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M.E. Irigoyen-Camacho1, M.C. Velazquez-Alva1, M.A. Zepeda-Zepeda1, M.F. Cabrer-Rosales1, I. Rangel- Castillo1, I. Lazarevich1, F.R. Barroso-Villafuerte2, A. Castaño-Seiquer3, J. Flores-Fraile4


1. Health Care Department, Metropolitan Autonomous University, Unit Xochimilco, Mexico City, Mexico; 2. Medical Director, Medical Specialty Clinic Virgin of Guadalupe, Mexico City, Mexico; 3. Director of The Master Program of Family and Community Dentistry, Faculty of Dentistry, University of Sevilla, Spain; 4. Dental Clinic Director, Department of Surgery, Faculty of Medicine, University of Salamanca, Spain

Corresponding Author: Maria Consuelo Velazquez Alva, Calzada del Hueso 1100, Col. Villa Quietud, Alcaldía Coyoacán. P.C. 04960, Mexico City, Mexico, Electronic address: mcvelaz@correo.xoc.uam.mx

J Frailty Aging 2023;in press
Published online June 14, 2023, http://dx.doi.org/10.14283/jfa.2023.29



BACKGROUND: We aimed to identify the association among nutritional status, Oral Health-Related Quality of Life (OHRQoL) and frailty, and to estimate the mediation effect of these conditions between age and frailty in a group of Mexico City nursing home residents.
METHODS: We conducted a cross-sectional study. Fried’s phenotype criteria, Full Mini Nutritional Assessment, and General Oral Health Assessment Index was applied.
RESULTS: The participants (n = 286) mean age was 82.4 (± 9.2) years. The prevalence of frailty was 58%, and the prevalence of malnutrition and the risk of malnutrition were 22.7% and 59.5%, respectively. A higher risk of frailty was associated with older age (p = 0.015), sex (women) (p = 0.041), poor nutritional status (p <0.001) and compromised OHRQoL (p <0.001). Approximately 40% of the effect of age on frailty was mediated by nutritional status and OHRQoL (p <0.05).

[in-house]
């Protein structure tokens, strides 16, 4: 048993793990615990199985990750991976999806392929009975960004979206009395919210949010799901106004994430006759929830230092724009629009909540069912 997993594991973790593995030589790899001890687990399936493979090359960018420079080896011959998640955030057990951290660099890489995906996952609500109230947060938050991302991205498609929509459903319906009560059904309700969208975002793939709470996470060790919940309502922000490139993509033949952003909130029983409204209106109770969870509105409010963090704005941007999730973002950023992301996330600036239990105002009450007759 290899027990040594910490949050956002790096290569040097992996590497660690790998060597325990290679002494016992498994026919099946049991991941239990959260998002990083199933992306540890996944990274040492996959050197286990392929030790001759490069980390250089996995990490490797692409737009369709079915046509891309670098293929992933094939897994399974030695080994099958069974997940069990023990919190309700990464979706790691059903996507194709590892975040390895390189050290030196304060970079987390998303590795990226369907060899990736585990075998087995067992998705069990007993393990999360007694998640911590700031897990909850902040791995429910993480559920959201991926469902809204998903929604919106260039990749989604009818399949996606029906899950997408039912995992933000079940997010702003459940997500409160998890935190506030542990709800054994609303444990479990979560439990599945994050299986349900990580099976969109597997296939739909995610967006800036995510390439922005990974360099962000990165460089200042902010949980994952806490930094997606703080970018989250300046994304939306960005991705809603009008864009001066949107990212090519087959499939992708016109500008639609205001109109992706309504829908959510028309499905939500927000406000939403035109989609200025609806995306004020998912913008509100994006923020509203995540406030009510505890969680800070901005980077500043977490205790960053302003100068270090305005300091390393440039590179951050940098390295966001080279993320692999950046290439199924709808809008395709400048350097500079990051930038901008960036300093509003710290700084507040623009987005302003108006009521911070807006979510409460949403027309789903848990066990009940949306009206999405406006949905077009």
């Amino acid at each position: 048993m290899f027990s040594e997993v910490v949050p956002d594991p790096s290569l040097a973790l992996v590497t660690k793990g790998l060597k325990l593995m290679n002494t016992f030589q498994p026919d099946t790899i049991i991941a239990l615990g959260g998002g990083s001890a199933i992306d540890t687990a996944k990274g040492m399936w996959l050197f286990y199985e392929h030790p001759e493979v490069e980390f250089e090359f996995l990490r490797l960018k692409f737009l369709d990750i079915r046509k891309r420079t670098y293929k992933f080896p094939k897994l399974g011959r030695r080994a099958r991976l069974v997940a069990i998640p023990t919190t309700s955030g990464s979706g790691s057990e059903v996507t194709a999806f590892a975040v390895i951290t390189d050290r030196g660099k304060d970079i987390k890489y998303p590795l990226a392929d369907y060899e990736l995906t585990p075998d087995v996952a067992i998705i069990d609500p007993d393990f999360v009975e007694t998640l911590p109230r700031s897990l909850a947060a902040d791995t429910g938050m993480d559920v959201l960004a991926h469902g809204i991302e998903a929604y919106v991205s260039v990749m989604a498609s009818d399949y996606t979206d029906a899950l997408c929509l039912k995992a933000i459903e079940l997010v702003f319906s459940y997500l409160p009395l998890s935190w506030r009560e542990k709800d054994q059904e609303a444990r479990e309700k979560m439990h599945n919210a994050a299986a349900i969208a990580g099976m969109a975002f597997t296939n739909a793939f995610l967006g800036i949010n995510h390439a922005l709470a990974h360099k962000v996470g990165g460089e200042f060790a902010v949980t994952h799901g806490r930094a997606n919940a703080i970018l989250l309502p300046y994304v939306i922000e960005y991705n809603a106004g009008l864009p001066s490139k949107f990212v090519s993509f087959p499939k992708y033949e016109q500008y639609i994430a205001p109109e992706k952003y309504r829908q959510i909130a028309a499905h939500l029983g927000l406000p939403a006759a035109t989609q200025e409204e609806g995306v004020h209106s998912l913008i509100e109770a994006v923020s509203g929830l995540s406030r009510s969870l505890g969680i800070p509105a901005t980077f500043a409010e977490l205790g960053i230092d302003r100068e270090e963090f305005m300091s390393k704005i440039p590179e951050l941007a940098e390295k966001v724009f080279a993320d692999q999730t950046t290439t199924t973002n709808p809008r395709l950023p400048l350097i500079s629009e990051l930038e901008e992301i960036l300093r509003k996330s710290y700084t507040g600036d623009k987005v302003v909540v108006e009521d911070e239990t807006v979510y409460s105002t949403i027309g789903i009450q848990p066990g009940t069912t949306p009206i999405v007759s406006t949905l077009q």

CONCLUSION: A strong association between nutritional status and frailty was observed. Additionally, OHRQoL was associated with frailty. The effect of age on frailty was mediated by OHRQoL and nutritional status. Interventions targeted to improve nutritional status and oral health may contribute to preventing or delaying the onset of frailty.

Key words: Aging, frailty, malnutrition, nursing homes, oral health.



The number of people aged 80 years and older will reach more than 350 million by the year 2050, and 80% of older adults will be living in low- and middle-income countries (1). In Mexico, in 2019, approximately 15.4 million people were 60 years old and older, which is more than 12% of the county’s population. This proportion is increasing, and by the year 2050, more than 1 in 5 people in Mexico will be over 60 years old (2). The demand for geriatric health services will increase, and the number of those living in nursing homes will probably also increase. Furthermore, the health status of older adults living in this type of residence is generally more compromised than their community-dwelling counterparts, and residents of long-term facilities are frequently care-dependent and have poor nutrition and oral health status (3).